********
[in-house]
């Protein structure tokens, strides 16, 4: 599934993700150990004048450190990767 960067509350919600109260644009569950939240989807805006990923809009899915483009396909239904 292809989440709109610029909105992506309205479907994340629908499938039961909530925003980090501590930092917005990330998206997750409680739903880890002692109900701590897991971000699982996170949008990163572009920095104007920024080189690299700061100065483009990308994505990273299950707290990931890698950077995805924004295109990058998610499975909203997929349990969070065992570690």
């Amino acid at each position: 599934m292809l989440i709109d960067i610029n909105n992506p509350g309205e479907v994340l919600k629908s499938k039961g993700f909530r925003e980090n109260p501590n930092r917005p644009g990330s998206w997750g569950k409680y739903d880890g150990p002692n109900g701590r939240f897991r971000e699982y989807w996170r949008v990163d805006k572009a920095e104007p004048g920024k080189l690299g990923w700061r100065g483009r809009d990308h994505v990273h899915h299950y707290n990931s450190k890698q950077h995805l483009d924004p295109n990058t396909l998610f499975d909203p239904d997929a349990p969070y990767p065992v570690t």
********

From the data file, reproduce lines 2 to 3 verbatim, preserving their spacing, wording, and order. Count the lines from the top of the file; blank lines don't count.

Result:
């Protein structure tokens, strides 16, 4: 599934993700150990004048450190990767 960067509350919600109260644009569950939240989807805006990923809009899915483009396909239904 292809989440709109610029909105992506309205479907994340629908499938039961909530925003980090501590930092917005990330998206997750409680739903880890002692109900701590897991971000699982996170949008990163572009920095104007920024080189690299700061100065483009990308994505990273299950707290990931890698950077995805924004295109990058998610499975909203997929349990969070065992570690």
């Amino acid at each position: 599934m292809l989440i709109d960067i610029n909105n992506p509350g309205e479907v994340l919600k629908s499938k039961g993700f909530r925003e980090n109260p501590n930092r917005p644009g990330s998206w997750g569950k409680y739903d880890g150990p002692n109900g701590r939240f897991r971000e699982y989807w996170r949008v990163d805006k572009a920095e104007p004048g920024k080189l690299g990923w700061r100065g483009r809009d990308h994505v990273h899915h299950y707290n990931s450190k890698q950077h995805l483009d924004p295109n990058t396909l998610f499975d909203p239904d997929a349990p969070y990767p065992v570690t």